16. 16. <ul><li>An extension of the asynchronous process algebra enhanced with a notion of random choice (Herescu, 2002) </li></ul><ul><li>The operational semantics of the probabilistic asynchronous algebra is based on the probabilistic automata of Segala and Lynch, which distinguishes between probabilistic (random choice of the process) and nondeterministic behavior (arbitrary decisions of an external scheduler) (Herescu, 2002) </li></ul>Part 4: Purpose of the study M1: Probabilistic Asynchronous Process Algebra
  17. 17. The operational semantics of the probabilistic asynchronous algebra (Herescu, 2002)
  18. 18. Probabilistic Asynchronous Process Algebra - Metamodel
  19. 19. Part 5: Proposed solution … to integrate probabilistic asynchronous process‘ knowledge into ontologies Transformation mechanism  pa2OWL … to collect and ontologize knowledge on ambient processes AmIART-specific components P-OWL … to enable adaptive, user-oriented and intelligent experimental environment Adaptive & Semantic Ambient System AmIART
  20. 20. AmIART: conceptual model Part 5: Proposed solution
  21. 21. P-OWL: AmIART-specific components Adaptation Manager  pa2OWL Web Agent System Part 5: Proposed solution
  22. 22. Adaptation Manager Part 5: Proposed solution
  23. 23. Web Agent System &  pa2OWL Part 5: Proposed solution
  24. 24.  pa2OWL: Implementation details
  25. 25. Part 5: Proposed solution Transformation Rule
  26. 26. Part 5: Proposed solution
  27. 27. <ul><li>Inspired by: K ohavi & Longbotham, (2007 ). “Online Experiments: Lessons Learned”, Computer, Vol.40, No.9, pp. 103-105 </li></ul><ul><li>OEC – Overall Evaluation Criterion </li></ul><ul><li>OEC objectives: higher revenue, more users, greater user engagement… </li></ul><ul><li>Planning for sufficient sample size (= how long to run experiments to detect small effects) </li></ul><ul><li>Estimating standard deviation from data collected during experiments (historical data) </li></ul>Part 6: Evaluation of the validity
  28. 28. Part 6: Evaluation of the validity <ul><li>Scenario 1: online experimenting in learning about painting technology, techniques and materials (i.e. preventive conservation strategies, restoration, reproduction) </li></ul><ul><li>Scenario 2: online experimenting, analyzing art and craft, and detecting fine art fraud (i.e. painting damage diagnosis, original expertise) </li></ul><ul><li>User sample: user age, educational background, employment, religion, expectation </li></ul><ul><li>Descriptive statistics; Student t-test; </li></ul>AmIART evaluation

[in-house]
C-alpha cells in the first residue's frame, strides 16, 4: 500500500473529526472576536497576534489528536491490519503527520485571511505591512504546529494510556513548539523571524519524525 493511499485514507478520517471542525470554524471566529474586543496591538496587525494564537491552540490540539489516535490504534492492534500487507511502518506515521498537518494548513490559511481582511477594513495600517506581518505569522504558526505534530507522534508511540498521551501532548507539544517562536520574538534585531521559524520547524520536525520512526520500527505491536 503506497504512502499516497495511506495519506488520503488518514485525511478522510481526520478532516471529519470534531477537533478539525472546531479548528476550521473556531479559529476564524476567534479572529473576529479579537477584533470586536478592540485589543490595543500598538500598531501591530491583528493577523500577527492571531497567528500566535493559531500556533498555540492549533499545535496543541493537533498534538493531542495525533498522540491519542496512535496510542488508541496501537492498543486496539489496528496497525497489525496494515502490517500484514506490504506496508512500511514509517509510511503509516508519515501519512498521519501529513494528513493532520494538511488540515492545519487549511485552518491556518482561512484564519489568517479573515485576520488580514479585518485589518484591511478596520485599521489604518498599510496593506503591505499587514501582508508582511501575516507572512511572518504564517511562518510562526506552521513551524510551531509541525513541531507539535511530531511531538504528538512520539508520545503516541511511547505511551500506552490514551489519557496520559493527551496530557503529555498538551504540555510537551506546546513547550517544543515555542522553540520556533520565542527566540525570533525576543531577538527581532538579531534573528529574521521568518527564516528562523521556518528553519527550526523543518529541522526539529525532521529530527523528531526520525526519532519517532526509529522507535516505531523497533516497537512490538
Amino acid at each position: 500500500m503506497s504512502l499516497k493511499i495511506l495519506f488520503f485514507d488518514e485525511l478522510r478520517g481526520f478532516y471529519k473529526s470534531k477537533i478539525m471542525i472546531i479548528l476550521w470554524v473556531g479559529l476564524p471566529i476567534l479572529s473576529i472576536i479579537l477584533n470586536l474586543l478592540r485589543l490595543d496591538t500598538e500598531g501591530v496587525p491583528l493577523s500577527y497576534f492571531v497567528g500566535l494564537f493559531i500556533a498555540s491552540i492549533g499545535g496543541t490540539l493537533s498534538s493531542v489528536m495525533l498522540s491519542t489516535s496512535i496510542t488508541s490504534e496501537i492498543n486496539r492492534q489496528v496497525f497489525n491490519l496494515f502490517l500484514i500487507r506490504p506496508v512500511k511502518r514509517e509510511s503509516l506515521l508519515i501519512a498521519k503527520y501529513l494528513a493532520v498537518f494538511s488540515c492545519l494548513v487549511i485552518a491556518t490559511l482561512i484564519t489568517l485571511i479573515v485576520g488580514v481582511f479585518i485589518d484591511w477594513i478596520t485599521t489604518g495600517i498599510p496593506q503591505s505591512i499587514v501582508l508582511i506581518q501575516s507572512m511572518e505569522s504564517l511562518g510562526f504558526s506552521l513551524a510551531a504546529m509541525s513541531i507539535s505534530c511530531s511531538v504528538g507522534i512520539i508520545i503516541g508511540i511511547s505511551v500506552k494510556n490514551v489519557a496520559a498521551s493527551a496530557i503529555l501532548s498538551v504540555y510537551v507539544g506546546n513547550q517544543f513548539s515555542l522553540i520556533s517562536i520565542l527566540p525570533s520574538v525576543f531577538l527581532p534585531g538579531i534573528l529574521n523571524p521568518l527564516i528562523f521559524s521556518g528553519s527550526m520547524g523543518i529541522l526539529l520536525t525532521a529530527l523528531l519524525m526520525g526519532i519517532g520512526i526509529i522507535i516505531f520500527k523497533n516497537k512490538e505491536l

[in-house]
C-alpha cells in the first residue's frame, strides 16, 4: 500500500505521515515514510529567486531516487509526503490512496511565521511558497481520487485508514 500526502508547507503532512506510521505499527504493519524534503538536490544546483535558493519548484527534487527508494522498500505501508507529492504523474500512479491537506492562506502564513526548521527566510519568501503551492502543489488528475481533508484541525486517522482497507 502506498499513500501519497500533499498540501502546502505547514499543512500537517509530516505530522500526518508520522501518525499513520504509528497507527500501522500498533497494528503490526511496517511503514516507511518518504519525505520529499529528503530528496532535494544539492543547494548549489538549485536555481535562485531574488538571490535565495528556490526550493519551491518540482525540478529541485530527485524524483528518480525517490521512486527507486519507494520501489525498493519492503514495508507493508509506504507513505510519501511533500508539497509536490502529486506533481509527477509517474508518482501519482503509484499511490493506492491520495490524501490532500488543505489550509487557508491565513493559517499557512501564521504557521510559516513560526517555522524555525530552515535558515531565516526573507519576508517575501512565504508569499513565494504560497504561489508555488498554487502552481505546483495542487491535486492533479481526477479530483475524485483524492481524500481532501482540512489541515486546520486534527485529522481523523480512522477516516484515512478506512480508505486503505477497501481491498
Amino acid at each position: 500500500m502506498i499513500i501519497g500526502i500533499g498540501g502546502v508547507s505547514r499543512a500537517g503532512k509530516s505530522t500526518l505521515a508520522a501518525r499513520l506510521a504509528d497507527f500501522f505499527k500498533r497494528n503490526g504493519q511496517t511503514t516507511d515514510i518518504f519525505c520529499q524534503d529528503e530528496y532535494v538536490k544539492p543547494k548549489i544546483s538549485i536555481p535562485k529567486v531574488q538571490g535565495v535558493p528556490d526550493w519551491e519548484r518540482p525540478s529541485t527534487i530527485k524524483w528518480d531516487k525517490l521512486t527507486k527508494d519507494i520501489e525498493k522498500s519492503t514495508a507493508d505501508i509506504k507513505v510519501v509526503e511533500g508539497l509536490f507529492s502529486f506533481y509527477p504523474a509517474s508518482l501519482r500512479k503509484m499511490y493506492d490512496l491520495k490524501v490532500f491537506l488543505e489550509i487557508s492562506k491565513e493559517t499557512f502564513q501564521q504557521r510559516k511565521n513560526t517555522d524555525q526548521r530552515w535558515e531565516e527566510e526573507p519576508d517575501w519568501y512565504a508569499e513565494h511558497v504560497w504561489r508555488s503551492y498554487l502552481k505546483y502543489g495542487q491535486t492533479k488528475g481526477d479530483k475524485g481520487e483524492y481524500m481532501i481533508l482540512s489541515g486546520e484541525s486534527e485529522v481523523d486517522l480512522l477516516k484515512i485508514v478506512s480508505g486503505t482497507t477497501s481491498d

29. 29. <ul><li>Integration of the AmI and the Pervasive Semantic Web </li></ul><ul><li>Integration of the Pervasive Semantic Web into the online experimenting systems </li></ul><ul><li>Integration of the Pervasive Semantic Web technologies into the adaptive systems </li></ul><ul><li>Considering uncertain and probabilistic knowledge from the Pervasive Semantic Web environments </li></ul><ul><li>Re-engineering between non-ontological probabilistic knowledge and ontologies </li></ul><ul><li>AmIART system design and implementation of the selected integration component </li></ul><ul><li>The use of the AmIART system in experimenting </li></ul><ul><li>OEs: flexible learning in time and place; cost savings through experiment sharing; time savings </li></ul>Part 7: Expected contribution
  30. 30. Part 8: Limitations <ul><li>OEs: real collaboration vs. sense of presence </li></ul>
  31. 31. <ul><li>The experimental environment should represent the real environment as closely as possible </li></ul><ul><li>Key challenge in combining OEs and AmI: Designing intelligent user interfaces that can be used in pervasive environments </li></ul><ul><li>Web agent system – design & implementation of the agent system to overcome the sensor inactivity in sense of knowledge management on the Pervasive Semantic Web </li></ul><ul><li>Increasing optimal experience (the link between the highest level of presence-as-feeling with a positive emotional state (Riva, 2005)) through online experimenting </li></ul>Part 9: Comments on future directions
  32. 32. <ul><li>[email_address] </li></ul><ul><li>[email_address] </li></ul>Thank you for your attention...